Intelligence brief: Philadelphia report urges pipeline expansion; Combined-cycle utilization hits new heights

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Greater Philadelphia will benefit significantly from expanded natural-gas pipeline infrastructure, a new report predicts (Creative Commons / Fletcher6)

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Philadelphians stand to gain almost $1 billion per year from pipeline expansion

A proposed expansion of Greater Philadelphia’s pipeline infrastructure would save residents and businesses $888 million each year and support 5,250 jobs with $234 million in earnings, according to a report by the Greater Philadelphia Chamber of Commerce (GPCC) and partners.

The Energy Hub, a strategy being developed by a consortium of more than 80 energy industry, public sector, labor and academic leaders, would generate savings primarily by providing customers in Philadelphia with access to lower-cost natural gas from the Marcellus and Utica reserves, the report said. This natural gas consistently trades at lower prices than the gas produced along the Gulf Coast, it noted.

The GPCC report based its estimates on analysis undertaken by Concentric Energy on behalf of the proposed PennEast Pipeline project. That analysis estimated the customer savings an additional 1 billion cubic feet-per-day of pipeline capacity would have generated over a recent one-year period in eastern Pennsylvania and New Jersey. It identified four avenues for savings: gas-fired power generation, oil-fired generation displacement, industrial-transport customer savings, and natural-gas distribution.

The gas reserves of the Marcellus and Utica shales are so vast that their remaining life is measured in centuries rather than in years, the report said. But it argued that these resources cannot be extracted at the ideal volume without negatively impacting the unit value.

It explained: “The markets to which those fields are connected, through transcontinental natural gas pipelines to the Gulf Coast and to New England, have inadequate pipeline capacity to allow for substantial increases in gas production. Only within the past several years has the transport infrastructure started to be developed to access markets with great potential to take advantage of abundant and stable priced natural gas and NGLs [natural gas liquids].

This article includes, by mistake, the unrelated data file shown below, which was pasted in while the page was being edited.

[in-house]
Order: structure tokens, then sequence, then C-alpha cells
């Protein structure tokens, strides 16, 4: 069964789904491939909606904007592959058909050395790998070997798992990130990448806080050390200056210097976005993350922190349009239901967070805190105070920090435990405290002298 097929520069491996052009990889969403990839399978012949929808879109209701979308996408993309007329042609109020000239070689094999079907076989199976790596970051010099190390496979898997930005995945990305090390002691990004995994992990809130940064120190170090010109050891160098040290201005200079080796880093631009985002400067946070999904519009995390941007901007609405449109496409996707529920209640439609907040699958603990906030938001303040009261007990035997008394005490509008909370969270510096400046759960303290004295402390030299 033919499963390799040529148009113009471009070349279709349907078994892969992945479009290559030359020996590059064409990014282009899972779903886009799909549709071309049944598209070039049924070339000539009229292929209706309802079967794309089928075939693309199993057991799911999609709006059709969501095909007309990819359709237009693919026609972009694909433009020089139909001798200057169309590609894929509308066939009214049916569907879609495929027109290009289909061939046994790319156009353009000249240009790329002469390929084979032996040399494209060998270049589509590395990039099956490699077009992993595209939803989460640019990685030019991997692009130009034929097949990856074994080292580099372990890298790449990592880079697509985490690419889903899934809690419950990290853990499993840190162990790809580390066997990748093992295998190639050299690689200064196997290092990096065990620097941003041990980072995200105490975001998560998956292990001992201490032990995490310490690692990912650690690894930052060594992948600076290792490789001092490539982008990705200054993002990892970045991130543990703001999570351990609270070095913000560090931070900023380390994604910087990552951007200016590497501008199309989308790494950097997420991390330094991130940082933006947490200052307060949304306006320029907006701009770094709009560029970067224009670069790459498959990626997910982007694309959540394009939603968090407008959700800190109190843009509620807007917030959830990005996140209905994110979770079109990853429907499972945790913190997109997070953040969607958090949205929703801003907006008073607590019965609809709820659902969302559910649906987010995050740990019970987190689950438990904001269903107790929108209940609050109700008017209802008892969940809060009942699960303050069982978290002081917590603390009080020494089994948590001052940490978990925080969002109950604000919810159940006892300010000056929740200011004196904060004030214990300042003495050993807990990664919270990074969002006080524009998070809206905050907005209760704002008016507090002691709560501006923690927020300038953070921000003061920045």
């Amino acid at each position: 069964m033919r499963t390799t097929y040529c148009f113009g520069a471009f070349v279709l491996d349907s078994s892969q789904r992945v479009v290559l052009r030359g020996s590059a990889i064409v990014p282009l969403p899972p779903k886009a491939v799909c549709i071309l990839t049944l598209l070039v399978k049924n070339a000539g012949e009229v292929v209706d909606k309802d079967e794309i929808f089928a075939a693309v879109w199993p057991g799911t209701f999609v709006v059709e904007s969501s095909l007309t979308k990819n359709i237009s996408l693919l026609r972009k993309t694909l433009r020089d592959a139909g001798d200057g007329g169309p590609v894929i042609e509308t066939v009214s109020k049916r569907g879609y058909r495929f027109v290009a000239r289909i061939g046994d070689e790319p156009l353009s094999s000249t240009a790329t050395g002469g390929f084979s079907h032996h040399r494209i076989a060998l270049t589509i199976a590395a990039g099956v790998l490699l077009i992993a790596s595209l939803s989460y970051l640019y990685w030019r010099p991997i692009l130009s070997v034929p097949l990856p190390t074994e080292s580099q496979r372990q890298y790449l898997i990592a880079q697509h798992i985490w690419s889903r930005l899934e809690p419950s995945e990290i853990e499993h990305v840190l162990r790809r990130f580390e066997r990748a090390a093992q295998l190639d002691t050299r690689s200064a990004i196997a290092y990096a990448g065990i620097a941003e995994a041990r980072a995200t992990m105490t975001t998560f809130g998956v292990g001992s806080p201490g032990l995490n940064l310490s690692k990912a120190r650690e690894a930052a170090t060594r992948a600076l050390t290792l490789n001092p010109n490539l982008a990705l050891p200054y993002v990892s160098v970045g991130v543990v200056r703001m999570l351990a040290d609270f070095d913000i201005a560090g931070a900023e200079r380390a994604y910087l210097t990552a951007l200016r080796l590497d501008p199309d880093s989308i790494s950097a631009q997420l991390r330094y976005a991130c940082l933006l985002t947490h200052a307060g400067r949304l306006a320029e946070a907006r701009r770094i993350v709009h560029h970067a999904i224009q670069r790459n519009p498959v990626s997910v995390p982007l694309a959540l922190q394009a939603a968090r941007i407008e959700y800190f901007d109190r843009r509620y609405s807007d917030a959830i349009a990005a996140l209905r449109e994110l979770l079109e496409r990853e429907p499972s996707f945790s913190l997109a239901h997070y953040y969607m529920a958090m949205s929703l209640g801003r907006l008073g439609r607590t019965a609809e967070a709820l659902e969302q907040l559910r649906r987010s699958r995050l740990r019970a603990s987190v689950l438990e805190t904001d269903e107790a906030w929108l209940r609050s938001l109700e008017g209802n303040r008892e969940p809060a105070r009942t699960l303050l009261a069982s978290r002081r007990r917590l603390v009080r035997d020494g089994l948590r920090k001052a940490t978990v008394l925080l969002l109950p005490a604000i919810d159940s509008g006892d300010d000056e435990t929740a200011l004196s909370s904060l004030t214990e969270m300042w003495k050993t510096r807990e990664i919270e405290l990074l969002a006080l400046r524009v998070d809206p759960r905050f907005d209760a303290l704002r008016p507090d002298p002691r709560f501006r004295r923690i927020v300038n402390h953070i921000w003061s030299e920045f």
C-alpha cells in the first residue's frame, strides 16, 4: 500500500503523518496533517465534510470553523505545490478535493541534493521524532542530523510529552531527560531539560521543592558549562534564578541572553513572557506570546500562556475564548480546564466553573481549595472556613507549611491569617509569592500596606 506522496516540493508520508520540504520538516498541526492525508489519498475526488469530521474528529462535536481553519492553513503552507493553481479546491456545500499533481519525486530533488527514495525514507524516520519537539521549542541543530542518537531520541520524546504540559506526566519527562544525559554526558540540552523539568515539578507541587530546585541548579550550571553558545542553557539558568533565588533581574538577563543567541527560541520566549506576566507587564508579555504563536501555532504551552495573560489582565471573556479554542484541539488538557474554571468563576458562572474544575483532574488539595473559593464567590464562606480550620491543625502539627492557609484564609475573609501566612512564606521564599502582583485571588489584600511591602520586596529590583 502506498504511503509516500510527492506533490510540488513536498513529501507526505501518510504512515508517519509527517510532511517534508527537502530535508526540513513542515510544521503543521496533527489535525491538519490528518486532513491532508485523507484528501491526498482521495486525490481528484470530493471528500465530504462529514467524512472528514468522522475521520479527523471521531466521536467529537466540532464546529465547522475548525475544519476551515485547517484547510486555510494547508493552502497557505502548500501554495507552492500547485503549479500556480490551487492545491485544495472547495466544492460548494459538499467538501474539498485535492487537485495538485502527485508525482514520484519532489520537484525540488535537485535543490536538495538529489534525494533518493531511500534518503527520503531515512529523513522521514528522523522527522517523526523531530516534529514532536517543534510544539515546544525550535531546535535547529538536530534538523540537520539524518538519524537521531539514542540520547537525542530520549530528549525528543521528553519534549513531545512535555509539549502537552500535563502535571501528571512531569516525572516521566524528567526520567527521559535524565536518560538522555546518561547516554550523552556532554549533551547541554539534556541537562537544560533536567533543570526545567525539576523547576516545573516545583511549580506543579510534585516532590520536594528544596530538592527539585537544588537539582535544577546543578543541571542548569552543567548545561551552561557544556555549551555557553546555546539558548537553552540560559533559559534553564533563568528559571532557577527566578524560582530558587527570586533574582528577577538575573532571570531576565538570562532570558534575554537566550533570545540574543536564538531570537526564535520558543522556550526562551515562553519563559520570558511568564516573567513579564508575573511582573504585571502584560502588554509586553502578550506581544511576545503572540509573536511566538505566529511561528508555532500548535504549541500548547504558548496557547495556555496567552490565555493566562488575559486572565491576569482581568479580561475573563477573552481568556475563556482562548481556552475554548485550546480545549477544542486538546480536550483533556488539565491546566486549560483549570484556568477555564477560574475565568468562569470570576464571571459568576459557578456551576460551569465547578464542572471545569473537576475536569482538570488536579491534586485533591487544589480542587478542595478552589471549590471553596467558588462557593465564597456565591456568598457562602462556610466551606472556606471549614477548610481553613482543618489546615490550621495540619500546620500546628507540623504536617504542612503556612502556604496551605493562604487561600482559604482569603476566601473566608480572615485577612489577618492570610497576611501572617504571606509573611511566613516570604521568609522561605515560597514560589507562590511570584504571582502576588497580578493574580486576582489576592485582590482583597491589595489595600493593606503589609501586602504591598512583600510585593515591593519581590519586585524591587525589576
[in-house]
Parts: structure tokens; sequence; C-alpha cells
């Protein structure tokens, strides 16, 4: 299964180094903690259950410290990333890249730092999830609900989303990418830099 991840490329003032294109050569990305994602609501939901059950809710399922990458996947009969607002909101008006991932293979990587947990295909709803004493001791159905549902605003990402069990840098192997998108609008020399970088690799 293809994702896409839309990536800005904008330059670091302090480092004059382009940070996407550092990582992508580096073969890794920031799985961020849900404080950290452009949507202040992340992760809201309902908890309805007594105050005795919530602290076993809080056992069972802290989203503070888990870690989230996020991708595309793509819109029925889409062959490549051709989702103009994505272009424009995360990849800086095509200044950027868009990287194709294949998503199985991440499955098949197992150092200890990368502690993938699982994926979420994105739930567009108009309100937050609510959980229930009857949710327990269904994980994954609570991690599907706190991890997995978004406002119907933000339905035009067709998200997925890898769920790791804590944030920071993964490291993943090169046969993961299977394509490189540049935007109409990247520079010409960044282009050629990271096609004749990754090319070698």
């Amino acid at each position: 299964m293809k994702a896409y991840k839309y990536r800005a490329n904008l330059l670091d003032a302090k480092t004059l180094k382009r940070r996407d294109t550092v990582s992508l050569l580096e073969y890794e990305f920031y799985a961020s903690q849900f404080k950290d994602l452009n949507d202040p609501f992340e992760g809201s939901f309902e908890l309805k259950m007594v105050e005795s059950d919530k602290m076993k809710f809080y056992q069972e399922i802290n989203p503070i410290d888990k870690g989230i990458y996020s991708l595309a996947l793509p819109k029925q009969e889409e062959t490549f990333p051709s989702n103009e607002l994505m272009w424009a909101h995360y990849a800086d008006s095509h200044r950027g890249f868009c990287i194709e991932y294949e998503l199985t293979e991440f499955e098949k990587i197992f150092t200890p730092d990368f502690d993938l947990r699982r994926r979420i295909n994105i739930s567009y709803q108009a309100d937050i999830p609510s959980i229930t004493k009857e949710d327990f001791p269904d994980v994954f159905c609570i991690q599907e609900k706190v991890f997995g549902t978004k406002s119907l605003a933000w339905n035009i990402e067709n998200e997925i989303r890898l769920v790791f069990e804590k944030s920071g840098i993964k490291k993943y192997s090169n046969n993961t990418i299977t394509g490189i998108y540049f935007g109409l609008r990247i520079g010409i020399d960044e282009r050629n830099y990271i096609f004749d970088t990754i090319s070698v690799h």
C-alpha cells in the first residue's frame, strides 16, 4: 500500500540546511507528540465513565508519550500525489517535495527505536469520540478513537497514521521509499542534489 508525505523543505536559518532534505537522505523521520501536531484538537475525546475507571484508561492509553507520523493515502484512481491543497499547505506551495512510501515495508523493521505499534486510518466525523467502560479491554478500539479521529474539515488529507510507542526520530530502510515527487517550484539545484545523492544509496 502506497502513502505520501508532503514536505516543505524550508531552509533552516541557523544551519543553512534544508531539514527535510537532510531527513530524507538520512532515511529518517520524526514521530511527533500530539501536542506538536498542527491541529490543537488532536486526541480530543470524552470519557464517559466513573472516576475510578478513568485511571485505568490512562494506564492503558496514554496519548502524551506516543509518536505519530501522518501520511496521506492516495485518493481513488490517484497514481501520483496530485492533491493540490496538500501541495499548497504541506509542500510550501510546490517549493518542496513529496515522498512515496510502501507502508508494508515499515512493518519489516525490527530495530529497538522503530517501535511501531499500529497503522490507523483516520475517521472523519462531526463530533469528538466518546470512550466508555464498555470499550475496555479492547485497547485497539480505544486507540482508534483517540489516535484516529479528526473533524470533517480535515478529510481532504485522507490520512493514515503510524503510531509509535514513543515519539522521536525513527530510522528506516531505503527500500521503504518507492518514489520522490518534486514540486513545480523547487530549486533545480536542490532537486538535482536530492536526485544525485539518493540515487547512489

“Presently, the incremental Marcellus production is transported by interstate pipelines to the Gulf Coast in severe price competition with regional Gulf gas supplies, forcing a downward price/value spiral for the Marcellus gas.”

The Marcellus region has surged ahead of all competitors for dry shale gas production (Source: Greater Philadelphia Chamber of Commerce; Energy Information Administration)

Combined-cycle utilized more than coal for first time last year

Natural gas combined-cycle plants recorded a higher average capacity factor than coal-fired plants in the United States in 2015, marking the first time this has happened.

The capacity factor of combined-cycle (NGCC) plants, measuring actual generation as a percentage of nameplate capacity, reached 56.3%, edging out coal’s 54.6%, according to the Energy Information Administration. NGCC capacity factors averaged 48.2% and 48.3% in 2013 and 2014 respectively, after reaching to slightly more than 50% for the first time in 2012.

In 2005, combined-cycle units commonly operated at capacity factors of less than 30%. In 2015 the majority operated at capacity factors of more than 50%, with around 20 operating in the 90-100% range and almost 50 in the 80-90% range. The story of coal is almost a polar opposite. Nearly half of all coal plants ran at capacity factors above 70% in 2005, according to the EIA. Since 2012, they have faced much more competition from NGCC units for supplying baseload demand, and in 2015 less than one-fifth of all coal plants operated at capacity factors of more than 70%.

When natural gas prices exceeded coal prices by a large margin, as was typically the case over the 2005-08 period, electricity systems where both natural gas-fired combined-cycle and coal-fired power plants were available to serve load would typically run combined-cycle units only after making maximum use of available coal-fired generation, the EIA explained.

As natural gas prices have declined, power plant operators have found it more economical to run combined-cycle units at higher levels, it said.

Demonstration plant to test viability of emissions-free gas-powered generation

NET Power has broken ground on a 50-megawatt demonstration plant in Texas that it believes will validate a natural-gas power system that produces low-cost electricity with zero atmospheric emissions.

The plant is being built by a consortium of Exelon Generation, CB&I and 8 Rivers Capital in La Porte on the outskirts of the Houston metropolitan area. The $140 million project will aim to demonstrate NET Power’s Allam Cycle technology, which uses carbon dioxide as a working fluid to drive a combustion turbine, and “eliminates all atmospheric emissions without requiring expensive, efficiency-reducing carbon-capture equipment”. The CO2 byproduct can be used in various industrial processes, including enhanced oil recovery, NET Power noted.

Commissioning is expected to begin in late 2016 and be completed in 2017.

NET Power uses an “oxy-fuel, supercritical CO2 power cycle” to produce electricity efficiently while eliminating air emissions. The system burns natural gas with oxygen, as opposed to air, and uses high-pressure carbon dioxide, as opposed to inefficient steam like most power plants, to drive a turbine, it said.